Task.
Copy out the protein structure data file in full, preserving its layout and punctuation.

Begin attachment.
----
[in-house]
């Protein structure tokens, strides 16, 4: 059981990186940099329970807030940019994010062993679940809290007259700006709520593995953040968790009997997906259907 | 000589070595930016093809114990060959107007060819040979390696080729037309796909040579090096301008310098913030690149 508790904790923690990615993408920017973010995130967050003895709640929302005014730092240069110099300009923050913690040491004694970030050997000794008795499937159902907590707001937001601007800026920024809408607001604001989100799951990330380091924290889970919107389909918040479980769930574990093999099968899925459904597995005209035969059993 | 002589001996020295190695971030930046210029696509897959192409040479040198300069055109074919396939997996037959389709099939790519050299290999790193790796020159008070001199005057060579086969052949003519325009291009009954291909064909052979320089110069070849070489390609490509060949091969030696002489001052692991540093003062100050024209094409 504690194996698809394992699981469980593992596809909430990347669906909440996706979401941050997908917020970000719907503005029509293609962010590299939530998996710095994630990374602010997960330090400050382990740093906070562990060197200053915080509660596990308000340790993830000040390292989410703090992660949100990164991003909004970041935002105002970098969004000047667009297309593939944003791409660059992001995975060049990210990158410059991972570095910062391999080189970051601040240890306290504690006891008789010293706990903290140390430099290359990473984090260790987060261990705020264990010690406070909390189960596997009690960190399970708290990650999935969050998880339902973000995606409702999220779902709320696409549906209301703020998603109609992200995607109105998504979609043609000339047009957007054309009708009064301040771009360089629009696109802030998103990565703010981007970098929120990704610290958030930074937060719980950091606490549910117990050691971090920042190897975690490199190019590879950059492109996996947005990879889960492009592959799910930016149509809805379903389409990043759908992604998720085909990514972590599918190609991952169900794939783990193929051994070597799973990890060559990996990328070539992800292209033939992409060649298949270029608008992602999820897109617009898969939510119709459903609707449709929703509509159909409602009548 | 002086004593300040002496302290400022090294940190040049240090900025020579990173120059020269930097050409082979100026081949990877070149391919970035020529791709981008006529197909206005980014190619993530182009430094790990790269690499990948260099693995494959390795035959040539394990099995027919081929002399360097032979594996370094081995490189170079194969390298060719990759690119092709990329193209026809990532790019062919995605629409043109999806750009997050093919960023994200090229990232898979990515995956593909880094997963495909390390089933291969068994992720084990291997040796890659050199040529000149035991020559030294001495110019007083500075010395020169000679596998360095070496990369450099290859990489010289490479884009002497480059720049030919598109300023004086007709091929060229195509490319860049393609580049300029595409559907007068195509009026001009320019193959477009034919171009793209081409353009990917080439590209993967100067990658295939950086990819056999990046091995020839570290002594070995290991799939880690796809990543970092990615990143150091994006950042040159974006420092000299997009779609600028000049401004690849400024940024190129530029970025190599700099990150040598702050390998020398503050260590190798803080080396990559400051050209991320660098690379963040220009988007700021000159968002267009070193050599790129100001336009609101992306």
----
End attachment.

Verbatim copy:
[in-house]
């Protein structure tokens, strides 16, 4: 059981990186940099329970807030940019994010062993679940809290007259700006709520593995953040968790009997997906259907 | 000589070595930016093809114990060959107007060819040979390696080729037309796909040579090096301008310098913030690149 508790904790923690990615993408920017973010995130967050003895709640929302005014730092240069110099300009923050913690040491004694970030050997000794008795499937159902907590707001937001601007800026920024809408607001604001989100799951990330380091924290889970919107389909918040479980769930574990093999099968899925459904597995005209035969059993 | 002589001996020295190695971030930046210029696509897959192409040479040198300069055109074919396939997996037959389709099939790519050299290999790193790796020159008070001199005057060579086969052949003519325009291009009954291909064909052979320089110069070849070489390609490509060949091969030696002489001052692991540093003062100050024209094409 504690194996698809394992699981469980593992596809909430990347669906909440996706979401941050997908917020970000719907503005029509293609962010590299939530998996710095994630990374602010997960330090400050382990740093906070562990060197200053915080509660596990308000340790993830000040390292989410703090992660949100990164991003909004970041935002105002970098969004000047667009297309593939944003791409660059992001995975060049990210990158410059991972570095910062391999080189970051601040240890306290504690006891008789010293706990903290140390430099290359990473984090260790987060261990705020264990010690406070909390189960596997009690960190399970708290990650999935969050998880339902973000995606409702999220779902709320696409549906209301703020998603109609992200995607109105998504979609043609000339047009957007054309009708009064301040771009360089629009696109802030998103990565703010981007970098929120990704610290958030930074937060719980950091606490549910117990050691971090920042190897975690490199190019590879950059492109996996947005990879889960492009592959799910930016149509809805379903389409990043759908992604998720085909990514972590599918190609991952169900794939783990193929051994070597799973990890060559990996990328070539992800292209033939992409060649298949270029608008992602999820897109617009898969939510119709459903609707449709929703509509159909409602009548 | 002086004593300040002496302290400022090294940190040049240090900025020579990173120059020269930097050409082979100026081949990877070149391919970035020529791709981008006529197909206005980014190619993530182009430094790990790269690499990948260099693995494959390795035959040539394990099995027919081929002399360097032979594996370094081995490189170079194969390298060719990759690119092709990329193209026809990532790019062919995605629409043109999806750009997050093919960023994200090229990232898979990515995956593909880094997963495909390390089933291969068994992720084990291997040796890659050199040529000149035991020559030294001495110019007083500075010395020169000679596998360095070496990369450099290859990489010289490479884009002497480059720049030919598109300023004086007709091929060229195509490319860049393609580049300029595409559907007068195509009026001009320019193959477009034919171009793209081409353009990917080439590209993967100067990658295939950086990819056999990046091995020839570290002594070995290991799939880690796809990543970092990615990143150091994006950042040159974006420092000299997009779609600028000049401004690849400024940024190129530029970025190599700099990150040598702050390998020398503050260590190798803080080396990559400051050209991320660098690379963040220009988007700021000159968002267009070193050599790129100001336009609101992306």